1. 1984 by George Orwell- I hated this book when I had to read it in my senior year of high school. And I mean ha-ted! this book. With a passion that would have brought down the thought police on me in nano-seconds. Now it is one of my favorite books. We own several copies of it. I have one that is high-lighted to death because every time I read it, I'll use a different color. It is fascinating to see what I found worthy of noting at different times of my life. I do remember how shortly after 9-11, at the height of the Patriot Act and the Bush Regime I picked it up again and had to put it back down. It was too raw and real. Part of me sees this as our future...just replace the governments with corporations in your mind when you read it the next time....and then let me know what you think.
  2. Bleak House by Charles Dickens- Dickens is one of the those authors that I forget that I completely love. I picked up this one after watching the original run of the mini-series with Gillian Anderson and a whole host of wonderful actors. It quickly became my fall back when I just needed a book to kill time. Dickens is a master craftsman of character, and this one has them all.
  3. My Sister's Keeper by Jodi Picoult- I'm not one to read popular books. I'm not even sure why I picked this one up, but WOW. I was crying for days after I finished the book. Meaning, I would just randomly burst into tears seemingly for no reason. I think the Geek-boy thought I was insane.
  4. Memoirs of a Geisha by Arthur Golden-A beautiful novel that draws me in so well that I forget that it is fiction. And written by a man. I don't know what about it strikes me so deeply, but it is a book I refuse to part with. 
  5. Jane Eyre by Charlotte Bronte- Being a 'plain Jane' myself, I always felt an attachment to this story. There are so many times she could just give up, but she stays true to herself and takes the harder path. 
  6. The Lady or the Tiger? by Frank R. Stockton- A short story but one with deep impact. I still don't have an answer.
  7. A Sound of Thunder by Ray Bradbury- Another short story but one that has lived within me. Even the smallest action has widespread potential. And the Simpson's spoof of it was pure genius. (From Treehouse of Horror V; perhaps one of the best episodes. Worth watching the whole thing but Time and Punishment starts around 7:20)
  8. The Dark Angel Trilogy by Meredith Ann Pierce- I read this back in middle school after I had found the first book in the school library. This was the first story that I remember reading where I didn't get the storybook Disney ending. And it blew my mind. Yes, I had read Han Christen Anderson fairy tales but those were different for some reason. They didn't quite have the same impact of a trilogy of books I had invested myself in. A trilogy where I had to seek out the second two books. It really struck me and as stupid as it may sound, for someone who was 13 or 14, shook up my world view.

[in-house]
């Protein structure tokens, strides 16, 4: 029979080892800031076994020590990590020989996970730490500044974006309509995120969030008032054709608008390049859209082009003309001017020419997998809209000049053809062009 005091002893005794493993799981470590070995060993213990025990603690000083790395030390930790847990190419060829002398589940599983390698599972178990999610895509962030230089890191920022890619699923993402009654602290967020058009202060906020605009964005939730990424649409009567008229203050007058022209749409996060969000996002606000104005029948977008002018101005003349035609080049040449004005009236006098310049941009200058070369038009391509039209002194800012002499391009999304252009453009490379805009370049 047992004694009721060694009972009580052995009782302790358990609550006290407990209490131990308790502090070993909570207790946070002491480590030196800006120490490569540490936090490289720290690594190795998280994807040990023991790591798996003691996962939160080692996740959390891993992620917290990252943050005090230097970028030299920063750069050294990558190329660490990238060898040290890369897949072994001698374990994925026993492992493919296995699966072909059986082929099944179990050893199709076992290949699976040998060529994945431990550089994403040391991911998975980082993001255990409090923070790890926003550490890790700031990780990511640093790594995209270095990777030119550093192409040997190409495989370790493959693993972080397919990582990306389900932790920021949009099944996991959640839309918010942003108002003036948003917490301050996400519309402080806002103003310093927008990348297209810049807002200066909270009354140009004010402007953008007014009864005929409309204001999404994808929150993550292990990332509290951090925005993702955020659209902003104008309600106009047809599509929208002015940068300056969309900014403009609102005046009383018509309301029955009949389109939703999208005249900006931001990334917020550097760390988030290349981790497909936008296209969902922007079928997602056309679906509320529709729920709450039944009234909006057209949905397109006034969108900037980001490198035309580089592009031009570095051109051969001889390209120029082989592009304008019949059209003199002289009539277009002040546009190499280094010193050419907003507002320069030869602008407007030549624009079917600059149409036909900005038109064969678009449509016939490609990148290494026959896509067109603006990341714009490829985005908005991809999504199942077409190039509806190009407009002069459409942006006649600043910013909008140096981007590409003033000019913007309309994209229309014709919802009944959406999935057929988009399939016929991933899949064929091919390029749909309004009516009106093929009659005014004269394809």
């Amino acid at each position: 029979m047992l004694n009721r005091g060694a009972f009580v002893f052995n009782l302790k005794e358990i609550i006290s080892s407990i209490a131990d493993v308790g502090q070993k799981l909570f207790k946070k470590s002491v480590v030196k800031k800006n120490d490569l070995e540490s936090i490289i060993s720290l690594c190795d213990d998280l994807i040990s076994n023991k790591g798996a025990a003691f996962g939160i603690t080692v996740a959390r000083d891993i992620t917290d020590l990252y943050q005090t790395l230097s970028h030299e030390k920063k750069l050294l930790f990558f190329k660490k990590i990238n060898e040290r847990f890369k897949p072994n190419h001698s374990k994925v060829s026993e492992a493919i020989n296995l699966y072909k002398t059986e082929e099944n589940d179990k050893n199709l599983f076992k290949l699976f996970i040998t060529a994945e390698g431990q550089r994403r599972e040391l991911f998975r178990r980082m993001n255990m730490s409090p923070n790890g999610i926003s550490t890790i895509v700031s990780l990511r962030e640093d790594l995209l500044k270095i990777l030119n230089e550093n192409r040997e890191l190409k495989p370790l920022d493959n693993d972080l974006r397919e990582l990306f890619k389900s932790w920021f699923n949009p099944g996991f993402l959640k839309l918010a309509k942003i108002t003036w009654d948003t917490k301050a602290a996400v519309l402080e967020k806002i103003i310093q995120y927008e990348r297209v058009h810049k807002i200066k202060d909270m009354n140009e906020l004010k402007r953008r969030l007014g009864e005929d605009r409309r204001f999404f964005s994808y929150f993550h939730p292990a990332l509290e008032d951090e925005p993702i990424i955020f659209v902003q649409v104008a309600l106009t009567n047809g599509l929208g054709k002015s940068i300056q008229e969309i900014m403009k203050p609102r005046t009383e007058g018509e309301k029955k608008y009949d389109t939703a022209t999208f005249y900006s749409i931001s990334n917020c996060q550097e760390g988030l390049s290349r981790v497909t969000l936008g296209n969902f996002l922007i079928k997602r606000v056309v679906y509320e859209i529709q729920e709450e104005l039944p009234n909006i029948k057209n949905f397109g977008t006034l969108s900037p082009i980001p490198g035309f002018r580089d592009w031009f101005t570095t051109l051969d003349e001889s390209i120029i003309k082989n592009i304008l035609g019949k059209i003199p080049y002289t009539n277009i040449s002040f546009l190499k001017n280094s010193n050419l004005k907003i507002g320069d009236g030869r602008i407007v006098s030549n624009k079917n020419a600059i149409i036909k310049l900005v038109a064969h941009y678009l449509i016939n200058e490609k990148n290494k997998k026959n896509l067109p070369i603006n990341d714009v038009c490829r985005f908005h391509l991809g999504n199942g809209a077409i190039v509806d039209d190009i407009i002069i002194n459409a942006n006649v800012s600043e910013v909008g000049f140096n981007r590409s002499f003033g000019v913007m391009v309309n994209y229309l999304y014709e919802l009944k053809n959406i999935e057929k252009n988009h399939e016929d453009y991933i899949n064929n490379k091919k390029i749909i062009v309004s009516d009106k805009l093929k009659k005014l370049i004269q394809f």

9. The works of Charles de Lint- Too many books to list. I'm mostly referring to his Newford series. He is the master of Urban Fantasy. I use to be a fantasy purist...I liked my fantasy with a medieval flair with no machines. De Lint showed me that there is still room for magic and fantasy in our everyday mundane lives. He brought the magic back for me. 
  10. Shakespeare- I'm a Shakespeare Geek. I admit it. I adore The Bard and I don't care. Those who think it is pretentious and out-of-date are grossly misinformed....and should listen to ChopBard. Ehren Ziegler will show you that Shakespeare is pertinent to our modern lives, our sense of beauty....and full of dirty jokes and innuendos.

I love to read...and with technology today listening to books while I work. Here are a few podcasts to get your literary mojo going:

CraftLit- Heather Ordover's fabulous podcast described as books with benefits. She takes us on a wondrous journey through classic literature and shows why these books have lasted. And why we need them.

ChopBard- Read above. Has made me love The Bard even more.

Forgotten Classics- Julie takes on classic tales that have fallen off the radar, but are worth rediscovering.

Librivox- Free public domain audio books. Read by the public. Fair warning...some readers are less than stellar, but it is free.

And always check your local library. I download audio and ebooks from my library for free.

So what books have impacted you???